• One more time…

            Y(Oh, well...if I *must* be wrong....) /sarcasm

            ..but seriously:

            1. API level of Android.
            2. Google Services API.

            You may notice that these are two different things. One has been around since Android began, the other is relatively new in comparison; and not covered by the document you linked/quoted.

            Again, the latest Google Play Services APIs support Android versions down to 2.2.

            Helpful links if you actually want to learn more:



          • someone755

            I don't get what Play Services has to do with app development. I'm new to all this so forgive my ignorance (I have read the two articles you've linked, I just don't know/understand).
            This is how I understand Android API versions:
            Like, imagine I set out to make a file explorer/cleaner/Xposed alternative/free money generator all in one that would beat every other app's arse (hypothetically).
            I want it to make use of the Holo theme and the navigation drawer and OOPS -- what's this?
            I realize that 14% percent of the people that have answered my hypothetical survey (one that every Android user has answered) on this are running something below ICS. At that point I have to decide; either I'll ditch the perfect design and make something else or cut away 14% of the people that would use it (which equals 14% less purchases of my app).

          • Randroid

            As @someone755:disqus mentions, there's a lot of things that aren't included in Google Play Services, such as design elements. There are some things than can be done in older versions that simply need a different code set to accomplish the same (or similar) task, and some things that just simply can't be done in older API versions.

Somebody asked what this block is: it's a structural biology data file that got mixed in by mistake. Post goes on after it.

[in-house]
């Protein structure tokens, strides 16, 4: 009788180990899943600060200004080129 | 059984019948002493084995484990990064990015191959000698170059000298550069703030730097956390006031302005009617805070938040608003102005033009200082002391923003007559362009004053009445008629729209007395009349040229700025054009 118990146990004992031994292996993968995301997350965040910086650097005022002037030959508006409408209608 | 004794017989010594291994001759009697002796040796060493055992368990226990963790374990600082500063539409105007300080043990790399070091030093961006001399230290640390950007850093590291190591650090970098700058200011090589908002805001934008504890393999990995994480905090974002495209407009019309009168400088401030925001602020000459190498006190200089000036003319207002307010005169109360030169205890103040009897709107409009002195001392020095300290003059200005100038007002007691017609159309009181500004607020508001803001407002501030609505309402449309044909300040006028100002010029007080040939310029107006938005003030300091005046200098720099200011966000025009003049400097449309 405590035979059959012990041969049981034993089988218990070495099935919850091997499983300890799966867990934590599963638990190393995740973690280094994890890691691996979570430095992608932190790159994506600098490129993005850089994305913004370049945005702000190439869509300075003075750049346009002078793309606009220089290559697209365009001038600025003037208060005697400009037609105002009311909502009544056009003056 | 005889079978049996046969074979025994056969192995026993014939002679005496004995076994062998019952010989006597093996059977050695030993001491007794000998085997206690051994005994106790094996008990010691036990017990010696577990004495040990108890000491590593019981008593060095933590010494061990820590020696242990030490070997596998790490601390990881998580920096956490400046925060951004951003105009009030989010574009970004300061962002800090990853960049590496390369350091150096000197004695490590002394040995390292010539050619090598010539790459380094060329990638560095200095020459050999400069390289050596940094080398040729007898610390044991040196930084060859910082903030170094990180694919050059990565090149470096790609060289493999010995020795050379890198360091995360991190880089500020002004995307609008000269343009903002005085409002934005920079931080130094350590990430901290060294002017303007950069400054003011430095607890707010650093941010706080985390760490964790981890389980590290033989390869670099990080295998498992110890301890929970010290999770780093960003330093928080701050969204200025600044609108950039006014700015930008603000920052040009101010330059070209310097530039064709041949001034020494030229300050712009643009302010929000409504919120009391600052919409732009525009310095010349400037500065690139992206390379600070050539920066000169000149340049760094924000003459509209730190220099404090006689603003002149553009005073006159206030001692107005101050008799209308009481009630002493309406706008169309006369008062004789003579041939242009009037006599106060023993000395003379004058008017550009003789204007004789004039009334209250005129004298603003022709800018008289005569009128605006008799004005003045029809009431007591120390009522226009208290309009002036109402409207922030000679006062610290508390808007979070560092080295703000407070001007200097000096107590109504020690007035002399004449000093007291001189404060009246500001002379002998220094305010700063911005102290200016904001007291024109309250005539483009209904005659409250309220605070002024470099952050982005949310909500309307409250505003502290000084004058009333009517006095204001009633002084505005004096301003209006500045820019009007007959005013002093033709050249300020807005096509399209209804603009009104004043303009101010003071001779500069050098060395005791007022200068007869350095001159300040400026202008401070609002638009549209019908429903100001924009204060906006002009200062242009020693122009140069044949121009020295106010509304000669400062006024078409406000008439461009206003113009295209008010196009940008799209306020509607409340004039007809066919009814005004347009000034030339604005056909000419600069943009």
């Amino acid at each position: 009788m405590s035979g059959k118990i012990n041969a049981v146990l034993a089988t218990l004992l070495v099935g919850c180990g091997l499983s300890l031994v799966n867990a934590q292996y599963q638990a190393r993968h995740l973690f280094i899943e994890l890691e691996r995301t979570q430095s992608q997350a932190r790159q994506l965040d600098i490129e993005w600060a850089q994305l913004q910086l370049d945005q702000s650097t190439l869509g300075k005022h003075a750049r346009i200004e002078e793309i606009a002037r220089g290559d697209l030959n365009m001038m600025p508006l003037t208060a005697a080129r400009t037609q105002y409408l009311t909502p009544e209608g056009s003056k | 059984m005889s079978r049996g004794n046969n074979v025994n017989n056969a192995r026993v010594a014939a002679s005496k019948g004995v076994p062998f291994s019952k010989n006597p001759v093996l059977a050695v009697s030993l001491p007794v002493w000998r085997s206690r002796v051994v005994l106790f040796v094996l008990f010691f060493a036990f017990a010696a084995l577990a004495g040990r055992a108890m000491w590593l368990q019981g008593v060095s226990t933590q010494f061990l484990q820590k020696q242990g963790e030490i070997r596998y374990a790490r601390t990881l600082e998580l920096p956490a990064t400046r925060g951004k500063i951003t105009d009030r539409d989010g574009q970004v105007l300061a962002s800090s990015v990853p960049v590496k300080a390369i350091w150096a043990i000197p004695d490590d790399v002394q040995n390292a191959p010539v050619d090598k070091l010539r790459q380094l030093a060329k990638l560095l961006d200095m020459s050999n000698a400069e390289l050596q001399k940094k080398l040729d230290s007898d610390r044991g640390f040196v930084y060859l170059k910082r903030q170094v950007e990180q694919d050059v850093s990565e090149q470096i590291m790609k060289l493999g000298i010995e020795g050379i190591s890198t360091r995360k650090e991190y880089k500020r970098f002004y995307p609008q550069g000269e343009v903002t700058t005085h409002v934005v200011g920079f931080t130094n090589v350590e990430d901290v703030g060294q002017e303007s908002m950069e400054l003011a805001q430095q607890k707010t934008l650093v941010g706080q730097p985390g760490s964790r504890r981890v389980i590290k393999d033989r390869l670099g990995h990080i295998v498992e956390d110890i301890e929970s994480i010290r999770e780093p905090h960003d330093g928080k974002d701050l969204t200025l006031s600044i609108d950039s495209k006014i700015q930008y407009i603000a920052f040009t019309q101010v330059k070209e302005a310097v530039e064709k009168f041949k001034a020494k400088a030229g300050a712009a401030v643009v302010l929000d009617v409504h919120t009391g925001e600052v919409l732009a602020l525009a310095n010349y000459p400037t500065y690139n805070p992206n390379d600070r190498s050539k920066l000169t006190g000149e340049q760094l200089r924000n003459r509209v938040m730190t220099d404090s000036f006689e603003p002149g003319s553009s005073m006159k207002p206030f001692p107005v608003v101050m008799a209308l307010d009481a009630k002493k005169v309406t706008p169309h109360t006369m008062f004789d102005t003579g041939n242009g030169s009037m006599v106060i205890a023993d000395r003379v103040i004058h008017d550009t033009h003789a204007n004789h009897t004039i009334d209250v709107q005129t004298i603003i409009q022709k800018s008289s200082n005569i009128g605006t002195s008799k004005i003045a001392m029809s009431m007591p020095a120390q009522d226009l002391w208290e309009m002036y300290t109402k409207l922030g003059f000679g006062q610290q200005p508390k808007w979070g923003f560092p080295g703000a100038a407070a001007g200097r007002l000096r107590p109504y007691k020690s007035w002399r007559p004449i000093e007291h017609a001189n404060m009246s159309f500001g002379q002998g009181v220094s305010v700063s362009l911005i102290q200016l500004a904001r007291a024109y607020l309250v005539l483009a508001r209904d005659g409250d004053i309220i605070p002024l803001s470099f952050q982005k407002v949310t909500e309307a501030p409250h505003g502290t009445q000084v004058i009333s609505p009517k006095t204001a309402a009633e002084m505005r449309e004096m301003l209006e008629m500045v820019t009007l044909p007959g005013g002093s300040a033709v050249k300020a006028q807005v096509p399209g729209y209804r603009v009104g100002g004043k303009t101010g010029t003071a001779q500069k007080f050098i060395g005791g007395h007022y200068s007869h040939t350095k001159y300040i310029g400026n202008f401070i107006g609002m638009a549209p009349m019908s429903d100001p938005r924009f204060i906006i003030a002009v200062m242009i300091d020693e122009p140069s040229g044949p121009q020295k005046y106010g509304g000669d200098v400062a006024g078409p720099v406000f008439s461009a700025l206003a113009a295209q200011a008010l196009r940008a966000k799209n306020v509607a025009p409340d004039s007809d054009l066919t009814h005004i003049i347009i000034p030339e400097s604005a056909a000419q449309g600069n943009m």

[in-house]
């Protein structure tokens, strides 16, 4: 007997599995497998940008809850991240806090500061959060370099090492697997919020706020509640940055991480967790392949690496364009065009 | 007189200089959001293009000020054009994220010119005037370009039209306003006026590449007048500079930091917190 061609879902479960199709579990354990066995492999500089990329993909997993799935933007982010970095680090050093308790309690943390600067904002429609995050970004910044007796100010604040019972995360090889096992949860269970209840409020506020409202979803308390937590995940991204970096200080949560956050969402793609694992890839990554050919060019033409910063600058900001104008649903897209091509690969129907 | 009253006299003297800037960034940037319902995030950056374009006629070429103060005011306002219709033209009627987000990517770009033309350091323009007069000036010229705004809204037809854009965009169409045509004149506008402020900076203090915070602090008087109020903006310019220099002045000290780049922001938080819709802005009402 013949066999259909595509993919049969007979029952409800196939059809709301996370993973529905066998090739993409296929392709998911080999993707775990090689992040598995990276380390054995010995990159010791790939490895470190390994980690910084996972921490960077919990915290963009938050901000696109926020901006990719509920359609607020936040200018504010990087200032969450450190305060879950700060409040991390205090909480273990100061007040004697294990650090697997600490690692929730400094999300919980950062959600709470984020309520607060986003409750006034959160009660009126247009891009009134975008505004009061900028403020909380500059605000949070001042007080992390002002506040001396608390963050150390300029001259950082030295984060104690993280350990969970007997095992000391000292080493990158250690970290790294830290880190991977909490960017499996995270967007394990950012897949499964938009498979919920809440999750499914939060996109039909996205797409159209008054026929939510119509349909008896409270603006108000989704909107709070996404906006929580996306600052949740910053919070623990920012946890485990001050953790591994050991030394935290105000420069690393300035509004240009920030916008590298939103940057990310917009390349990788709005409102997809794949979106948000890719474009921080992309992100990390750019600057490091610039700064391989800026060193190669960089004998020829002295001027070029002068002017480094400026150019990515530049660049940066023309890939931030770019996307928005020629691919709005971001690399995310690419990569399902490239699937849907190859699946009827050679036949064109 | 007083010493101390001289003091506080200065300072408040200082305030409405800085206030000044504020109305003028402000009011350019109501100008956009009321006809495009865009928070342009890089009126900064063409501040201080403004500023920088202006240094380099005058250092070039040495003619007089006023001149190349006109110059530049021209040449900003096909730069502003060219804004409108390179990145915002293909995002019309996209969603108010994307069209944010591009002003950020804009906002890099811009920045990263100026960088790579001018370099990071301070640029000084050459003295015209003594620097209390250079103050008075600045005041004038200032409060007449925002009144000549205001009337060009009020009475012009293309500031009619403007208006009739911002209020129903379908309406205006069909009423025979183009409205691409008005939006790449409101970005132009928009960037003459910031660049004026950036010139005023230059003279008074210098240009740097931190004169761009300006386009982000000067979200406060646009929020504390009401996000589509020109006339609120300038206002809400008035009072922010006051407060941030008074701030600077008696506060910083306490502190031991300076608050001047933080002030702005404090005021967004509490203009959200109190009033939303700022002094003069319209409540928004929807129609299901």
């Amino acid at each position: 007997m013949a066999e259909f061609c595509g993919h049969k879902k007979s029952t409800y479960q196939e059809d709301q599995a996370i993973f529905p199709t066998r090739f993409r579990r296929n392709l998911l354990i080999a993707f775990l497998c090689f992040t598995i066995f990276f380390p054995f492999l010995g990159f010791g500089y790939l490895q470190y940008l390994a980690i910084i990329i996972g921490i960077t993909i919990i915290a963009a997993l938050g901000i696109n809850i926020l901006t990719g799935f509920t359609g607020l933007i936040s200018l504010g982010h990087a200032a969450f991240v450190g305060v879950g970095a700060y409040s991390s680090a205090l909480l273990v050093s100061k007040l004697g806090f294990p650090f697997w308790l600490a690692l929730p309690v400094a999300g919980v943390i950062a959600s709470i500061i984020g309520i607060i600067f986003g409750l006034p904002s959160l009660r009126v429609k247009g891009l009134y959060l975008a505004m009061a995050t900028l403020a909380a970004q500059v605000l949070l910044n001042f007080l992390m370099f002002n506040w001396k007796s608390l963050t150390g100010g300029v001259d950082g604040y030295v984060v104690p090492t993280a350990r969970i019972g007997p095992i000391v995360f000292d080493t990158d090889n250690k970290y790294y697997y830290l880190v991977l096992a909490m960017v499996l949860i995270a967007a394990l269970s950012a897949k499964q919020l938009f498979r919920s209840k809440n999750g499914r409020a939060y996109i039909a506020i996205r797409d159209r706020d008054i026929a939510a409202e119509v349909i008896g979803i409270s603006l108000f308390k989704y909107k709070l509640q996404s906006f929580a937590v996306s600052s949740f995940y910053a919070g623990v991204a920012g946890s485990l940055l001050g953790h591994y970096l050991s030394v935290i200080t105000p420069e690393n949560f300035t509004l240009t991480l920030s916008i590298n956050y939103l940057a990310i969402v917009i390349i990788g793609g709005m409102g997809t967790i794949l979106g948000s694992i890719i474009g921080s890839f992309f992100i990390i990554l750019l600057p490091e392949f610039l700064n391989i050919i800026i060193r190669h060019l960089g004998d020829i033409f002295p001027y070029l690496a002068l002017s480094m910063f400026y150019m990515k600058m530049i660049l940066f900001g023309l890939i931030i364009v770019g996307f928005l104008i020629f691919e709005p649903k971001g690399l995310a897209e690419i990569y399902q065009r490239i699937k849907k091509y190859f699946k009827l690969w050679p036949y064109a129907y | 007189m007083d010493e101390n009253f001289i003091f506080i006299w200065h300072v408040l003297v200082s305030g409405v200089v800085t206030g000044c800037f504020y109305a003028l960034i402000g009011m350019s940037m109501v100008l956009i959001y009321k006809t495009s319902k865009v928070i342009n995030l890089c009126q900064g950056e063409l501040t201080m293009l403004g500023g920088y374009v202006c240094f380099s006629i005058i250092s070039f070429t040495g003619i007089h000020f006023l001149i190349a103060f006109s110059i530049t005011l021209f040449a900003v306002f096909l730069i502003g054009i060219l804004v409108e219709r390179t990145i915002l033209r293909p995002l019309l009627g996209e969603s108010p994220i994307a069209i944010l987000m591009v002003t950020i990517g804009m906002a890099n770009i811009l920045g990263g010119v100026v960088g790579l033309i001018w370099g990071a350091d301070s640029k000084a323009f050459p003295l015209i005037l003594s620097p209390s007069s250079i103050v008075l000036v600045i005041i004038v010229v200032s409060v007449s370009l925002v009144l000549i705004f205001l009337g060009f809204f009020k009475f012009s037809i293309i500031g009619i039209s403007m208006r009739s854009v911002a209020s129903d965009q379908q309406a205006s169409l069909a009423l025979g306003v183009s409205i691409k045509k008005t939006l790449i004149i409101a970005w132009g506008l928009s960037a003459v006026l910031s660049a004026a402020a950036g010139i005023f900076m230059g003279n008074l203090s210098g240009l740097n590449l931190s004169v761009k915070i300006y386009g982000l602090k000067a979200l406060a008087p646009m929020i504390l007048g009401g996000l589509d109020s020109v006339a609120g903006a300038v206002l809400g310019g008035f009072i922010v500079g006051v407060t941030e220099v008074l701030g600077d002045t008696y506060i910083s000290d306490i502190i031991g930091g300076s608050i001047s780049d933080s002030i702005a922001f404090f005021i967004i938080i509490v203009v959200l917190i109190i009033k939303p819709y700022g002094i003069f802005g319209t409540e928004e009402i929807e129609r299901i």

I take it that you are the one who isn't a developer, especially since your name is "Try again." instead of using a meaningful name where people might be able to actually recognize you and call you out. (I assume you are also "One more time...")

    • someone755

      The grave might be there but it'll be long after the nuclear wars we'll bury the beast!

  • Fexlom

    Last paragraph: "souce link"

    • http://www.androidpolice.com/ David Ruddock

      That's the New Jersey source. Souce.

  • http://steamcommunity.com/id/metallinatus Metallinatus

    And we will always remember this as the day where for the first time ever only the last version of Android has gone up and all the other versions have gone down.

    • http://www.androidpolice.com/ David Ruddock

      Welllll 4.2 still went up, so, not *technically*.

      • http://steamcommunity.com/id/metallinatus Metallinatus

        Well, taking the codenames as our guides, it happened!

  • https://www.igooglemedia.com/ Donzay Stone

    A Look at What Google Has Revealed at the Google I/O
    Read More : http://www.igooglemedia.com/a-look-at-what-google-has-revealed-at-the-google-io-part-1/